Free Verse Editions
Edited by Jon Thompson
Information and Pricing
978-1-60235-881-2 (paperback, $16); 978-1-60235-882-9 (PDF, $9.99) © 2017 by Parlor Press. 118 pages in color.
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What People Are Saying
These poems—powered by Donald Platt's extensive curiosity—spin out his fascinations in such loving detail that I am persuaded to look closer, not only at what his mind examines, but the world itself. By turning and turning his subjects before our eyes, he deepens our awareness of life's complexities and wonders, and offers a testament to the power of intelligence to foster a sense of purpose and belonging. His gaze is a kind of reverence. —Bob Hicok
Want a narrative poem that doesn't sound dated, or clunky, or stunt-like? Platt did, so he wrote one ["The Main Event"]: in 1962 one professional boxer killed another, in the ring, on live TV. The victim, Benny "The Kid" Paret, had called the killer, Emile Griffith, "a maricón / Cuban slang for 'faggot.'" Griffith would later "become / world champ four more times"; he was, in fact, gay, and was once "beaten almost / to death by five young / homophobes, one with a baseball bat." If you're wondering why there should be narrative poems or reported stories in verse even today, one answer is that stories like this one benefit from the compression of verse, its ability to focus on single phrases and words. Another answer is Platt's poem.—Steph Burt, bostonreview.net/blog
This poet is fearless. "I like to think. . . ." So goes the first line of Man Praying but it's dreaming at stake too, a man dreaming with heart, curiosity, pain. "The days are one thousand/ puzzle pieces," the poet tells us, without despair. And thus these rambling meticulous poems open to the world grandly and in the smallest ways—how artists see (Rivera, Caravaggio, Mary Hambleton, Brancusi, for starters); how others reinvent the body (Nureyev, boxers, and whoever wrestles like Jacob with whatever angel); how some die and the rest of us survive, for now. Which is to say, the dead and the living walk through these poems—father, daughters, all family as guardians, fellow travelers, radiant lights. Donald Platt's rare mix of story sacred and profane cut with lyric discovery fills these pages. "Silence, final word, sear my mouth," the poet says. But I say: Silence, don't listen to him.—Marianne Boruch
In his sixth book, Donald Platt starts a poem by exclaiming, "The days are one thousand / puzzle pieces." He gathers up the days into this book of terrors and ecstasies decanted in seamlessly reversing tercets of long and short lines, syllabic couplets, and lyric prose. The puzzle pieces include a dying father-in-law, AIDS, maimed World War I veterans, Caravaggio's painting of the beheading of St. John the Baptist (his largest canvas), and the story of a gay boxer who KOs and kills the opponent who has called him a faggot at the weigh-in. It is a book that encompasses contradictions. The poet writes about his bisexuality, his close and intimate marriage, Rudolf Nureyev, a daughter with manic depression, a painting by James Ensor entitled Christ's Entry into Brussels in 1889,and la Playa los Muertos, the Beach of the Dead in Puerto Vallarta, Mexico. The poet puts these fragments of a life together into a thousand-piece jigsaw, a self-portrait of the artist in middle age, and calls it unabashedly Man Praying.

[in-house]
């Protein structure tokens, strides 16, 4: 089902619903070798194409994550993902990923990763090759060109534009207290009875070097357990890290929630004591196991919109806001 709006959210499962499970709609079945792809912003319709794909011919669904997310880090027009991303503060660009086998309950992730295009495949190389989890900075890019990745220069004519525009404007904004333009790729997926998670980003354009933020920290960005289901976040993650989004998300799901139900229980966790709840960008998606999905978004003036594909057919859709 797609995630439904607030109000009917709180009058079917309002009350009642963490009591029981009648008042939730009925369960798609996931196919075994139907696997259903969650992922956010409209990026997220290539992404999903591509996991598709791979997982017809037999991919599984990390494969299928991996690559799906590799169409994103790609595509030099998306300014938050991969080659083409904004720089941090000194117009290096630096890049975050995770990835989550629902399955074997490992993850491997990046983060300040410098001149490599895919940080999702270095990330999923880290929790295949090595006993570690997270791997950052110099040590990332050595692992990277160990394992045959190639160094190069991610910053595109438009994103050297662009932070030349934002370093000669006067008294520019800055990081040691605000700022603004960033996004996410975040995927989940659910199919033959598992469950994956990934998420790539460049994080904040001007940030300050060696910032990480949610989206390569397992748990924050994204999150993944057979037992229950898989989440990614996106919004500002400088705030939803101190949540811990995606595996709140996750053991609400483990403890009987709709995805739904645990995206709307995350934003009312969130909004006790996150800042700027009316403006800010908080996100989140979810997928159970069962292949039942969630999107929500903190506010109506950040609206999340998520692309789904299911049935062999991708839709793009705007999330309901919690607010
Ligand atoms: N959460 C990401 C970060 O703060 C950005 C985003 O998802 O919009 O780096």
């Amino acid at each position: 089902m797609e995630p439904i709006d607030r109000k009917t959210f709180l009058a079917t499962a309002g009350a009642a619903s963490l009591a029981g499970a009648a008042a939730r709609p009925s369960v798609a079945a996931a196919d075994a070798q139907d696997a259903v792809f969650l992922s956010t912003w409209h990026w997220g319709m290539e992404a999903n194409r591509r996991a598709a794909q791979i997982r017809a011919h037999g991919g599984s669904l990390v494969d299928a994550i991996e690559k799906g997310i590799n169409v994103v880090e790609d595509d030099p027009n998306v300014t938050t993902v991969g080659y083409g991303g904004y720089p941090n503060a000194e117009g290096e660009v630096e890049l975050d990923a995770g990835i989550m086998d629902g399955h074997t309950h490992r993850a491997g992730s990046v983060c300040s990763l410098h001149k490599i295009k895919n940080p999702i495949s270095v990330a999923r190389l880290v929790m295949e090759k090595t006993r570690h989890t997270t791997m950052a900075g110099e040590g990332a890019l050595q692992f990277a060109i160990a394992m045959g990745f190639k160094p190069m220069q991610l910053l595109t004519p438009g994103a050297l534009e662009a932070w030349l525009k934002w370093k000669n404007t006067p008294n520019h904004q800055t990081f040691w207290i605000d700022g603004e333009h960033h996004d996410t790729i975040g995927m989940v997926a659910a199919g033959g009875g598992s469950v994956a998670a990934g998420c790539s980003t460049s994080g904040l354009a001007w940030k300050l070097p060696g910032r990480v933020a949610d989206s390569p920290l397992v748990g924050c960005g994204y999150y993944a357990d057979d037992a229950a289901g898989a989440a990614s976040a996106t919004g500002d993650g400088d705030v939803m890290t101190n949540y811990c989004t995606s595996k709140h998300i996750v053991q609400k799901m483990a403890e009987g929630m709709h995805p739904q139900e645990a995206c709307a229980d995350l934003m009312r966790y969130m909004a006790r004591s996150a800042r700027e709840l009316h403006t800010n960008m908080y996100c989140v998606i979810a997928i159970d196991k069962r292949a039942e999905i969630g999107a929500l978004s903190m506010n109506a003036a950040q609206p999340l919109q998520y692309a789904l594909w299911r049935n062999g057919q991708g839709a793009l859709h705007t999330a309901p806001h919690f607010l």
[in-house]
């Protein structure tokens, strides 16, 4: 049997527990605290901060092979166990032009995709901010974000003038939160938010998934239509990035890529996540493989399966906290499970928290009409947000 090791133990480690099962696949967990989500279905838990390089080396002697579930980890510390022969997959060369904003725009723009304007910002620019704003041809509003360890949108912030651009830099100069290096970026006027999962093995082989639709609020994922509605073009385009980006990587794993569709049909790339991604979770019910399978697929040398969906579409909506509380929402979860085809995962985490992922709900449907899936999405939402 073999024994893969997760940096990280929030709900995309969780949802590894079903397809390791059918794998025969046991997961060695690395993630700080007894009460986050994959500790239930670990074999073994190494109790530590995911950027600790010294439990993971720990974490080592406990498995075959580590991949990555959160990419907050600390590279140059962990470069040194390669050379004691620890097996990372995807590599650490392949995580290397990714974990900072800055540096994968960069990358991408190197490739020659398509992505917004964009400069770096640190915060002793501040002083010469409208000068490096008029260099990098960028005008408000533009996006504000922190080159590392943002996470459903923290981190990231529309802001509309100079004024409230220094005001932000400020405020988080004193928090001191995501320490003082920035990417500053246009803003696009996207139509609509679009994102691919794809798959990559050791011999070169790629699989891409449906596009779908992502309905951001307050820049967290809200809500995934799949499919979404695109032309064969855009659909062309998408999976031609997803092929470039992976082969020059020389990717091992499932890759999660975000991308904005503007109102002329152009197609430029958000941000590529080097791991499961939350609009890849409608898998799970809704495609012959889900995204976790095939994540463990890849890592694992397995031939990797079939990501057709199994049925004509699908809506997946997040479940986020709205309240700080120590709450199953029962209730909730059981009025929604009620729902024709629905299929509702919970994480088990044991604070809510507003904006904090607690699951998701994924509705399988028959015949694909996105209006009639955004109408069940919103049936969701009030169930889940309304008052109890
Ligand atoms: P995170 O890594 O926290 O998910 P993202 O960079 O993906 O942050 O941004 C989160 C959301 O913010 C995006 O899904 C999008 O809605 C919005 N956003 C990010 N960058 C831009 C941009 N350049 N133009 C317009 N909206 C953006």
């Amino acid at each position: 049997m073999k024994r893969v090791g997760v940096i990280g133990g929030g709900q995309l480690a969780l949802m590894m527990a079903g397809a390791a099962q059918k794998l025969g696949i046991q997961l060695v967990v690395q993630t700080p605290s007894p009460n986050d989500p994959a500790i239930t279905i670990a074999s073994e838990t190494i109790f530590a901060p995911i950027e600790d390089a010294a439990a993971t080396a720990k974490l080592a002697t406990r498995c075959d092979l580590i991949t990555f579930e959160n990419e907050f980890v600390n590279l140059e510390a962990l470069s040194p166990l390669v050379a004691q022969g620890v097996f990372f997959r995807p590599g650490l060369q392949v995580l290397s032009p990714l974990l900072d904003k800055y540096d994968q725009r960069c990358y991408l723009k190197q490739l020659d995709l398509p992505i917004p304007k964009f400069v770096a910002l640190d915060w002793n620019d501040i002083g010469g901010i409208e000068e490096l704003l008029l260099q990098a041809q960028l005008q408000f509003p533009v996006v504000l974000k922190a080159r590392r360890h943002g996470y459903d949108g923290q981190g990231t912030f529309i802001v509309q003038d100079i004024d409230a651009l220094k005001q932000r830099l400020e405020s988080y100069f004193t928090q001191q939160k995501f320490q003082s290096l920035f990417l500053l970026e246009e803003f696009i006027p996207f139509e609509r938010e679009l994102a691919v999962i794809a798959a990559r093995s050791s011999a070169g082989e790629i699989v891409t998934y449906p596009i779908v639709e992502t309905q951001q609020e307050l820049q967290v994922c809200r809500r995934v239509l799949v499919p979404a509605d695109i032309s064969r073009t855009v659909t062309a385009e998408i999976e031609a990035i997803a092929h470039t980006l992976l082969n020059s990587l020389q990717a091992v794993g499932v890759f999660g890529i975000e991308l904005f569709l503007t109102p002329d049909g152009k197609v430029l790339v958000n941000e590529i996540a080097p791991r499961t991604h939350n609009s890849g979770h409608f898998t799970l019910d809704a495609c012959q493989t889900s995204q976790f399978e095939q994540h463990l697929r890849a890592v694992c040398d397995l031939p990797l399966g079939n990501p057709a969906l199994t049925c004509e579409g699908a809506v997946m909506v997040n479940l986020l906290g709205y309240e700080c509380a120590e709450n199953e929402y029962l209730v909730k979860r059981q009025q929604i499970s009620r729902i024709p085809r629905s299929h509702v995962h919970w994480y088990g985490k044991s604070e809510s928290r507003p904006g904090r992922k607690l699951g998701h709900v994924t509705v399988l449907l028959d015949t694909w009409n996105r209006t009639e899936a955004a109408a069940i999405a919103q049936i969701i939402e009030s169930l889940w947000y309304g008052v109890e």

About the Author
Donald Platt is the author of six volumes of poetry. In addition to Man Praying, these books include Tornadoesque, Dirt Angels, My Father Says Grace, Cloud Atlas, and Fresh Peaches, Fireworks, & Guns. His poems have appeared in The New Republic, American Poetry Review, Poetry, Paris Review, Kenyon Review, Georgia Review, Southwest Review, Ploughshares, Southern Review, Iowa Review, and Yale Review, as well as many other national journals. He is a recipient of two fellowships from the National Endowment for the Arts and three Pushcart Prizes. Three of his poems have been anthologized in The Best American Poetry series. He teaches in the MFA program at Purdue University.
Eurydice in Hell
Caravaggio's Beheading of St. John the Baptist
The Main Event
23 Quai de Voltaire
Christ's Entry into Brussels in 1889
One Page Torn from the Book of the Names of the Dead
La Playa los Muertos
Lighthouse Digest Doomsday List
Playing Badminton with Eleanor
Aubade with Foley Catheter
Like Jacob at Peniel
Free Verse Editions
About the Author
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